Blackberry Podcast Submission - Ok, I just submitted (2/15/14), and it’s in pending status. You need to create an account and they want to be sure you own the copyright to the content.  Here are their technical specifications, and FAQ.

Stitcher - Looks like this one is audio only and they have an app to help distribute podcast.  Thankfully, we also produce an MP3 version of our show.  Here is my audio only feed.  http://www.mobilecastmedia.com/feed/mp3/.  Submit your podcast here.  They have a long contract.  I submitted on 2/15/14 – we’ll see when they get back to me.

TuneIn Radio – To get listed, you send an email here.  Include your feed, description and Podcast Name.  It looks like it’s audio only.  They also have a Broacaster Help page.  Wow.  I heard back from them within 10 minutes, and that’s on a Saturday!  They say my podcast will be live here.

doubleTwist – I checked out their site and this looks like music only, which doesn’t apply to me, so I’ll skip.

Coming Up:

Podcast Pickle -
Pocket Cast -
Dog Catcher -

Details About My Podcast Submission:

As FYI, here is my feed URL for Mobile App Development TV: http://www.mobilecastmedia.com/feed/podcast/.  I include this because maybe some of you don’t know what a feed looks like.

Things to clear up:  Most people seem to have the impression that podcasts are only audio podcasts.  That all changed in 2007 when video podcasts were introduced, so a podcast and be an audio podcast, a video podcast or both.  I’ve been speaking at trade shows on podcasting since 2006, so I’m not a newbie here.  The definition of a podcasts is:
- Audio or video.  If audio it is always in mp3 format.  If video it is mp4 or mov format.
- Syndicated.  This means you create an RSS file (really simple syndication) and your podcast is distributed via podcast directories.  iTunes is the foremost podcast directory.  A lot of folks that don’t understand podcasting put a downloadable or streaming audio/video file on their site and call it a podcast.  It’s not and these folks are making a fool of themselves in front of a social media audience.  The missing ingredient is RSS.  You can have it on your website but it needs to be syndicated to call it a podcast.
- Free.  If you have to pay to get it, it’s a paid download, not a podcast.  I didn’t invent this stuff, but this is the way the podcasting standard evolved and how directories work.  There is no mechanism to pay for a podcast, either in a podcast directory or a podcast catcher (client such as iTunes). iTunes follows the conventions as they evolved and it is impossible to list a paid podcast in the iTunes podcast directory. This belongs in the TV show or Movies section if a user has to pay for it.  If you want to have a paid download, that’s fine, but don’t call it a podcast – you’ll just be showing the world that you don’t know what you’re doing.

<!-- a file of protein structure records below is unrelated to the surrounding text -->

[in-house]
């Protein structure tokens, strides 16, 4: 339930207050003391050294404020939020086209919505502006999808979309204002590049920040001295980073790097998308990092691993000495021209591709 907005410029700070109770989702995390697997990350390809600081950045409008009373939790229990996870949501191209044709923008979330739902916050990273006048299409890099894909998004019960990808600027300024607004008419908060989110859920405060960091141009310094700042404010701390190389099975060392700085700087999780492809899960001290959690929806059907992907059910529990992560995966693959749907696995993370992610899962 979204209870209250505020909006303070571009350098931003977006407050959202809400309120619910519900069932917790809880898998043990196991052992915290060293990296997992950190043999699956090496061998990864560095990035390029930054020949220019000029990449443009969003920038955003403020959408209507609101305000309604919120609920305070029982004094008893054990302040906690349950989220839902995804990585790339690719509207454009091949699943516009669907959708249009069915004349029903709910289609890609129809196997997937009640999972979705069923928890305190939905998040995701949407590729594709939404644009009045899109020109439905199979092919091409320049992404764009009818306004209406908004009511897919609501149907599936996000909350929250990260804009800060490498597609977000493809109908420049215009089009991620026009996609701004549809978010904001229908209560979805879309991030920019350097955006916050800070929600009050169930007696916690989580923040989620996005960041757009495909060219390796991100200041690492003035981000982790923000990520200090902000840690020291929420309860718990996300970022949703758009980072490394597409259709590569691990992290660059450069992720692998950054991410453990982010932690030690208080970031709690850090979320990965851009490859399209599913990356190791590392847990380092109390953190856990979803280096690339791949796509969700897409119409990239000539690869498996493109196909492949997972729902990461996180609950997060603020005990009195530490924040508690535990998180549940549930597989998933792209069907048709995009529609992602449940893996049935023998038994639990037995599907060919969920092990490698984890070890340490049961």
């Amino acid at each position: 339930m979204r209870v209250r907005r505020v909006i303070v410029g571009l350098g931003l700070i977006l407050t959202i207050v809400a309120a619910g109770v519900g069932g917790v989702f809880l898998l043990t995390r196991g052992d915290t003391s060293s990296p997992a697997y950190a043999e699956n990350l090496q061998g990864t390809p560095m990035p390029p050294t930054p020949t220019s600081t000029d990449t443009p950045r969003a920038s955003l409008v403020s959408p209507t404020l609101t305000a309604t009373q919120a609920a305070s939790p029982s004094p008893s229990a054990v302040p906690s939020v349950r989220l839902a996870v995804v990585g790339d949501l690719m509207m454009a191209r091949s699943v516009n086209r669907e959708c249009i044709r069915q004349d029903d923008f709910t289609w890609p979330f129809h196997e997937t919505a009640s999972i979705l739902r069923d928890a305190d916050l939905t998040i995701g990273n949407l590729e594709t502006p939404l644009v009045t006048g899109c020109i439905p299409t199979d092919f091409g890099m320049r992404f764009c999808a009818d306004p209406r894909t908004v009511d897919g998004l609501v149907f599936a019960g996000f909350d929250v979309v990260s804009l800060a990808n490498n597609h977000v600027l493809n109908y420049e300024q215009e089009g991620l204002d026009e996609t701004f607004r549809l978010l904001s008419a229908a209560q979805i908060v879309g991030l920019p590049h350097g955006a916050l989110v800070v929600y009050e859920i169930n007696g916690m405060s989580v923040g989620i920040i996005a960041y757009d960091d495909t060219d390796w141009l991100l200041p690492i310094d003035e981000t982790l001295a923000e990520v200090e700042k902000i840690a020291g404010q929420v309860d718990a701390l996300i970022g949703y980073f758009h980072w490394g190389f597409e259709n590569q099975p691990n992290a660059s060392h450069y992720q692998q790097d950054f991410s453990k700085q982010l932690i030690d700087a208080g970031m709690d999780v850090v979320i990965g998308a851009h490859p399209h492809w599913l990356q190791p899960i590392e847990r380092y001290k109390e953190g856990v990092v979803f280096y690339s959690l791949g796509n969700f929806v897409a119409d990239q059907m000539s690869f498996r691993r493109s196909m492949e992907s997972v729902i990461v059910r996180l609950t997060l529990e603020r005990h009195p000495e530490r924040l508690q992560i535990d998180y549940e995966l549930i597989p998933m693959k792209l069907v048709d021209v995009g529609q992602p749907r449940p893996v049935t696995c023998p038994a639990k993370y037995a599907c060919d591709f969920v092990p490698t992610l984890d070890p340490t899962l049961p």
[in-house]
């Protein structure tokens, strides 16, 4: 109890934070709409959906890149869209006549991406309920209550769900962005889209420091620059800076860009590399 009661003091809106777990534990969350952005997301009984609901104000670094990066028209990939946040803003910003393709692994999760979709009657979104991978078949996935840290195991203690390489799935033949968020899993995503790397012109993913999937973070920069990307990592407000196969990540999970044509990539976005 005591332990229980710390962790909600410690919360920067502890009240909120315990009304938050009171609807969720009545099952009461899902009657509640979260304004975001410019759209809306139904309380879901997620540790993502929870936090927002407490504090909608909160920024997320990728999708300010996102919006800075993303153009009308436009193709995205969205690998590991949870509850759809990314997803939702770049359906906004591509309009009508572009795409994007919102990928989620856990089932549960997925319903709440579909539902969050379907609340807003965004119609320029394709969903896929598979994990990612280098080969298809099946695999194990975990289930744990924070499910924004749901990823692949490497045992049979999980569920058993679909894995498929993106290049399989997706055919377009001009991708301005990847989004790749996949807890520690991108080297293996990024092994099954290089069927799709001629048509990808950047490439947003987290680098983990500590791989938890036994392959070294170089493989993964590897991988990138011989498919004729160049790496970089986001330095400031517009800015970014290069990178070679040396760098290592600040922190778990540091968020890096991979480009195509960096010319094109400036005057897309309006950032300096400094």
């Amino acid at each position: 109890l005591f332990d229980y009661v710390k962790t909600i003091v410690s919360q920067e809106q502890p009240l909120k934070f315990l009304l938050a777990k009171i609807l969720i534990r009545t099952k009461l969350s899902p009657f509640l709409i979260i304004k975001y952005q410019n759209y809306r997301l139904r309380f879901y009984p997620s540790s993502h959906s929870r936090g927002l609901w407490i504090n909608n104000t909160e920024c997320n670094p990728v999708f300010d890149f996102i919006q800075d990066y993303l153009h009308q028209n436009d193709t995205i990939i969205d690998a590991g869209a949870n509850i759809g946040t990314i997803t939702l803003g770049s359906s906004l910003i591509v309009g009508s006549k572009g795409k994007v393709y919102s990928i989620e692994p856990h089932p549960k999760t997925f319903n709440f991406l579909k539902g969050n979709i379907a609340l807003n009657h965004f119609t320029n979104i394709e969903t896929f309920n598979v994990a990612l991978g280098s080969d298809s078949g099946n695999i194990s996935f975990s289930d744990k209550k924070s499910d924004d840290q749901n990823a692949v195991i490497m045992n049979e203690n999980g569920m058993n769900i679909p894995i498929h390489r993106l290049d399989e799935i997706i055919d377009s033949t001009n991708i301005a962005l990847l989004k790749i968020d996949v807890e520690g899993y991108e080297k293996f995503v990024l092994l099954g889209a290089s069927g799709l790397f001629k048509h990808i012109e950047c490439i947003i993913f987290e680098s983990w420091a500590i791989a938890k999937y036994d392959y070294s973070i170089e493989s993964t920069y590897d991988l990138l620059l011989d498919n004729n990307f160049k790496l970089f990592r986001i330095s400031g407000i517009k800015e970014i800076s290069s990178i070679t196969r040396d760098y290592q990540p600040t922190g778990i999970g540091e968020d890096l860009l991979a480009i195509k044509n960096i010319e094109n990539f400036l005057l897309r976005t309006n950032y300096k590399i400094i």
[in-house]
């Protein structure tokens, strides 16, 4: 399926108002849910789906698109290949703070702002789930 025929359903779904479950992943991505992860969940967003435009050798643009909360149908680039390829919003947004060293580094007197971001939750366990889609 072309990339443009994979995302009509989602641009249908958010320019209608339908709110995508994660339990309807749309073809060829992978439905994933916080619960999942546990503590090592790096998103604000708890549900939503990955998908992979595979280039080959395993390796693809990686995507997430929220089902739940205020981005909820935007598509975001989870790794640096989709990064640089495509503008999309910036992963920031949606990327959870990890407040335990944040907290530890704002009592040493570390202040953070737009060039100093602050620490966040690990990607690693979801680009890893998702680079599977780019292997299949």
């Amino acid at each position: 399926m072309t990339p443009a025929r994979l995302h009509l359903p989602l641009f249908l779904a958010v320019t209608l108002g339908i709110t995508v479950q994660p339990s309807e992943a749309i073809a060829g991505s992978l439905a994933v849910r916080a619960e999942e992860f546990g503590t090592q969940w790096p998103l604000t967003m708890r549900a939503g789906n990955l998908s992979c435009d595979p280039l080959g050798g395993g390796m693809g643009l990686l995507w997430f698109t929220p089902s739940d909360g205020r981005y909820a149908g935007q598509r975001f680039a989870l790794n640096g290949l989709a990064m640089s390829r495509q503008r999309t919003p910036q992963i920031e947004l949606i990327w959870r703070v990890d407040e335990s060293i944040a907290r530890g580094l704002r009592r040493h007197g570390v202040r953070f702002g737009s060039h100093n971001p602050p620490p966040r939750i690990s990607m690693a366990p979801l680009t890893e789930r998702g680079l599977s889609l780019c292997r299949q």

Posted in Podcasting | Leave a comment

New Report Shows Business Related Online Video Consumption Increasing

Forbes just came out with a study showing C-level executives are using video more and more for business purposes.  Among the insights are that executives (especially young executives) are influenced to action after watching a business video.  Also interesting is that executives are slightly more likely to watch videos on Facebook than YouTube.  The top four categories of videos consumed on business sites are business news reports (74%) business insights/expert advice (64%) Speeches, event presentations, panel discussions (57%) and case studies (56%).  Still older executives (50 or older) do not seem to be as comfortable with video as younger executives

Posted in Facebook, Online Video, Social Media | Leave a comment

You Don’t Have To Be A Big Company To Leverage Online Video To Increase Sales

I just came across a great article in the NY Times, talking about how companies are using online video to reach customers.  ”At a time when other categories of advertising dollars are shrinking, video ads are booming.”

http://www.nytimes.com/2009/11/11/business/media/11adco.html?_r=1


Big media are using online video, but you don’t have to be a big company to take advantage of it in your particular market.  For example, The Wall Street Journal sells pre-roll ads for its news stories and the thinking is a 20 second pre-roll is worth it for the user to get 3 – 5 minutes of well produced video.  WSJ incidentally is sold of its ad inventory.

A company can use this on a much smaller scale.  One of the most popular search phrases on the internet is “how to.”  People turn to the internet to find out how to all kinds of things.  If you are a detergent company, you can produce a video about how to remove certain stains from fabric.  If you are a motor oil manufacturer, you can produce videos on how to change the oil on 10 of the most popular vehicles.  Put a 20 second pre-roll on the video.  Learn how to promote video so that many thousands of people see it.

Posted in Online Video | 1 Comment